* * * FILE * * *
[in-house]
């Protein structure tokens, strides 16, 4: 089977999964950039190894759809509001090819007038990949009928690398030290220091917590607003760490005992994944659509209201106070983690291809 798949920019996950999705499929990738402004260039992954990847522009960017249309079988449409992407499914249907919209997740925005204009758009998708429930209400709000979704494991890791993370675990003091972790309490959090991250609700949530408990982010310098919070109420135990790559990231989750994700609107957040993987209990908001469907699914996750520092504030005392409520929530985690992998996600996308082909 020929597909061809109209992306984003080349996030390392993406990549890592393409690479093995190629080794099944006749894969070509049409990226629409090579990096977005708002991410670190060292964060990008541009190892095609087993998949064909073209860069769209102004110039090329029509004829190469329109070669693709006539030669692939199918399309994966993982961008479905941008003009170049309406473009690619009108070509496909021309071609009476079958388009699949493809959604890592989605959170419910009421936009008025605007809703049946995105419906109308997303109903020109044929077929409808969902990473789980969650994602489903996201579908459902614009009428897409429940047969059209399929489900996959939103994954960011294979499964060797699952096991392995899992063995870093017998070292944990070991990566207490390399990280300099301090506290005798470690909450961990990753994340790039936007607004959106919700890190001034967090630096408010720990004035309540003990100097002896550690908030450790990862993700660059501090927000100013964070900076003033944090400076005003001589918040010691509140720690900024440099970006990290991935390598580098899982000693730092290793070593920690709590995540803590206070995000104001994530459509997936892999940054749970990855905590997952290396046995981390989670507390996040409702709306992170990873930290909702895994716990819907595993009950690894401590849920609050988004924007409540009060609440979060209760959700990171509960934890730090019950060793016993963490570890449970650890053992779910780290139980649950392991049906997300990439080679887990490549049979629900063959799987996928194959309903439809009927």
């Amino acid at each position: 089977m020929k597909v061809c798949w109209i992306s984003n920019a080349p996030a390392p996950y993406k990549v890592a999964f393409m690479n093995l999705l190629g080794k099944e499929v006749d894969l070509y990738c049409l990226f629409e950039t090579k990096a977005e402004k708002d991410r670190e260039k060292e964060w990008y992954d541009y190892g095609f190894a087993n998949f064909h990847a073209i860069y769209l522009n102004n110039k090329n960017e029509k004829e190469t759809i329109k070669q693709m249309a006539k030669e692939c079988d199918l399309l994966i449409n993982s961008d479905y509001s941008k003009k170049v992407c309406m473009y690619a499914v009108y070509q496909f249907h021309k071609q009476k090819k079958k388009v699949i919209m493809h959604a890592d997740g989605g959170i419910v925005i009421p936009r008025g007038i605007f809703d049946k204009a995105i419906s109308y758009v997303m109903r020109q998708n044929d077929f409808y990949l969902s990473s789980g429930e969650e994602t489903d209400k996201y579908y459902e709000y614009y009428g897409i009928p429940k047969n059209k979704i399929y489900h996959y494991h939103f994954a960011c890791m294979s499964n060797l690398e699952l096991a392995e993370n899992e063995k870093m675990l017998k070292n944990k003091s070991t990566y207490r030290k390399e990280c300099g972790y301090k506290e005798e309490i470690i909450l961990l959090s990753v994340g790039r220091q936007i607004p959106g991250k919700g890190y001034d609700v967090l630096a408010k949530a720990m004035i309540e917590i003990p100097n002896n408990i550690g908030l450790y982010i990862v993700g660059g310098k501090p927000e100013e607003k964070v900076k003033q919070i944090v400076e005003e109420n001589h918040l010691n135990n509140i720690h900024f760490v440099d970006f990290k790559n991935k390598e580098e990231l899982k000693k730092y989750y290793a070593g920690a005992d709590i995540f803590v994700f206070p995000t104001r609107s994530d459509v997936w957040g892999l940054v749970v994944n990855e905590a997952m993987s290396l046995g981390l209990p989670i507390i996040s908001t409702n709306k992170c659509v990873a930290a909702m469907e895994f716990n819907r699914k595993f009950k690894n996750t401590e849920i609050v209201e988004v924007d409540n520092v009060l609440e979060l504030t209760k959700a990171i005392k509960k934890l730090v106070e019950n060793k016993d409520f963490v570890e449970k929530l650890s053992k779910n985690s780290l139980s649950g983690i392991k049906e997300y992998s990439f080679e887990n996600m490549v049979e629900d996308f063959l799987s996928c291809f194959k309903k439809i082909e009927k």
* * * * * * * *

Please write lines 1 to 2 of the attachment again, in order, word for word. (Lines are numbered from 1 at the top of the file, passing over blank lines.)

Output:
[in-house]
């Protein structure tokens, strides 16, 4: 089977999964950039190894759809509001090819007038990949009928690398030290220091917590607003760490005992994944659509209201106070983690291809 798949920019996950999705499929990738402004260039992954990847522009960017249309079988449409992407499914249907919209997740925005204009758009998708429930209400709000979704494991890791993370675990003091972790309490959090991250609700949530408990982010310098919070109420135990790559990231989750994700609107957040993987209990908001469907699914996750520092504030005392409520929530985690992998996600996308082909 020929597909061809109209992306984003080349996030390392993406990549890592393409690479093995190629080794099944006749894969070509049409990226629409090579990096977005708002991410670190060292964060990008541009190892095609087993998949064909073209860069769209102004110039090329029509004829190469329109070669693709006539030669692939199918399309994966993982961008479905941008003009170049309406473009690619009108070509496909021309071609009476079958388009699949493809959604890592989605959170419910009421936009008025605007809703049946995105419906109308997303109903020109044929077929409808969902990473789980969650994602489903996201579908459902614009009428897409429940047969059209399929489900996959939103994954960011294979499964060797699952096991392995899992063995870093017998070292944990070991990566207490390399990280300099301090506290005798470690909450961990990753994340790039936007607004959106919700890190001034967090630096408010720990004035309540003990100097002896550690908030450790990862993700660059501090927000100013964070900076003033944090400076005003001589918040010691509140720690900024440099970006990290991935390598580098899982000693730092290793070593920690709590995540803590206070995000104001994530459509997936892999940054749970990855905590997952290396046995981390989670507390996040409702709306992170990873930290909702895994716990819907595993009950690894401590849920609050988004924007409540009060609440979060209760959700990171509960934890730090019950060793016993963490570890449970650890053992779910780290139980649950392991049906997300990439080679887990490549049979629900063959799987996928194959309903439809009927």